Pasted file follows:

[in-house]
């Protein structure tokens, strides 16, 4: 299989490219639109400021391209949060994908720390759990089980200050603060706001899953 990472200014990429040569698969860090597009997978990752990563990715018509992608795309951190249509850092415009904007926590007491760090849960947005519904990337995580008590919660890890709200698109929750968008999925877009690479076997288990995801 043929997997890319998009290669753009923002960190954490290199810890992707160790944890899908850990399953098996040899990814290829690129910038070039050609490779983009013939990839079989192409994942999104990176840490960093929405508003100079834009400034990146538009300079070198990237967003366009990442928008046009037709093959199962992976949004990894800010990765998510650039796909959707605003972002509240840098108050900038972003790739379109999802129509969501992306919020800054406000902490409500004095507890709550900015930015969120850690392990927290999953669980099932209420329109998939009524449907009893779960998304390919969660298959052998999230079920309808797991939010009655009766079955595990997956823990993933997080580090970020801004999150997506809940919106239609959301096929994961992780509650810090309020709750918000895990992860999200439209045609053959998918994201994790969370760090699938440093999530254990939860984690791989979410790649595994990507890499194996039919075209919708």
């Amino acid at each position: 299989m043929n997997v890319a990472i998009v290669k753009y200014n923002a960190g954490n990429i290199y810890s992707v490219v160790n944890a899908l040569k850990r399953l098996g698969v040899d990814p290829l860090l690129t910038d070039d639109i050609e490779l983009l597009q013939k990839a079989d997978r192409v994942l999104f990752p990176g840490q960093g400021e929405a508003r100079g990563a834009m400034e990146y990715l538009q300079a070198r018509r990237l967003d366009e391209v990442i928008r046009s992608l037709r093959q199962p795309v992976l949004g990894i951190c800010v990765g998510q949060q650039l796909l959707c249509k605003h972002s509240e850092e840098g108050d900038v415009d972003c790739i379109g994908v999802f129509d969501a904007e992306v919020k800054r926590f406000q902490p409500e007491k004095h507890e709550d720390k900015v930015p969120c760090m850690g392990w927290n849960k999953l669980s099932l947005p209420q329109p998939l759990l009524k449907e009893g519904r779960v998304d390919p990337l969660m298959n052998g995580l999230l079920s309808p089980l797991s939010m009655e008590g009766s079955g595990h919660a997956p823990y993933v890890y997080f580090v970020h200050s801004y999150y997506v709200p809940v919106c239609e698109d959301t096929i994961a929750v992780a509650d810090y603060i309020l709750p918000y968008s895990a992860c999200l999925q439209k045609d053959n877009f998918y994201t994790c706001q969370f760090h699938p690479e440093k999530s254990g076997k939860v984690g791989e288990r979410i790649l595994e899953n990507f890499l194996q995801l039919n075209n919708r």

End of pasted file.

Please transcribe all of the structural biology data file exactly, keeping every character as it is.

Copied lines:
[in-house]
């Protein structure tokens, strides 16, 4: 299989490219639109400021391209949060994908720390759990089980200050603060706001899953 990472200014990429040569698969860090597009997978990752990563990715018509992608795309951190249509850092415009904007926590007491760090849960947005519904990337995580008590919660890890709200698109929750968008999925877009690479076997288990995801 043929997997890319998009290669753009923002960190954490290199810890992707160790944890899908850990399953098996040899990814290829690129910038070039050609490779983009013939990839079989192409994942999104990176840490960093929405508003100079834009400034990146538009300079070198990237967003366009990442928008046009037709093959199962992976949004990894800010990765998510650039796909959707605003972002509240840098108050900038972003790739379109999802129509969501992306919020800054406000902490409500004095507890709550900015930015969120850690392990927290999953669980099932209420329109998939009524449907009893779960998304390919969660298959052998999230079920309808797991939010009655009766079955595990997956823990993933997080580090970020801004999150997506809940919106239609959301096929994961992780509650810090309020709750918000895990992860999200439209045609053959998918994201994790969370760090699938440093999530254990939860984690791989979410790649595994990507890499194996039919075209919708």
């Amino acid at each position: 299989m043929n997997v890319a990472i998009v290669k753009y200014n923002a960190g954490n990429i290199y810890s992707v490219v160790n944890a899908l040569k850990r399953l098996g698969v040899d990814p290829l860090l690129t910038d070039d639109i050609e490779l983009l597009q013939k990839a079989d997978r192409v994942l999104f990752p990176g840490q960093g400021e929405a508003r100079g990563a834009m400034e990146y990715l538009q300079a070198r018509r990237l967003d366009e391209v990442i928008r046009s992608l037709r093959q199962p795309v992976l949004g990894i951190c800010v990765g998510q949060q650039l796909l959707c249509k605003h972002s509240e850092e840098g108050d900038v415009d972003c790739i379109g994908v999802f129509d969501a904007e992306v919020k800054r926590f406000q902490p409500e007491k004095h507890e709550d720390k900015v930015p969120c760090m850690g392990w927290n849960k999953l669980s099932l947005p209420q329109p998939l759990l009524k449907e009893g519904r779960v998304d390919p990337l969660m298959n052998g995580l999230l079920s309808p089980l797991s939010m009655e008590g009766s079955g595990h919660a997956p823990y993933v890890y997080f580090v970020h200050s801004y999150y997506v709200p809940v919106c239609e698109d959301t096929i994961a929750v992780a509650d810090y603060i309020l709750p918000y968008s895990a992860c999200l999925q439209k045609d053959n877009f998918y994201t994790c706001q969370f760090h699938p690479e440093k999530s254990g076997k939860v984690g791989e288990r979410i790649l595994e899953n990507f890499l194996q995801l039919n075209n919708r």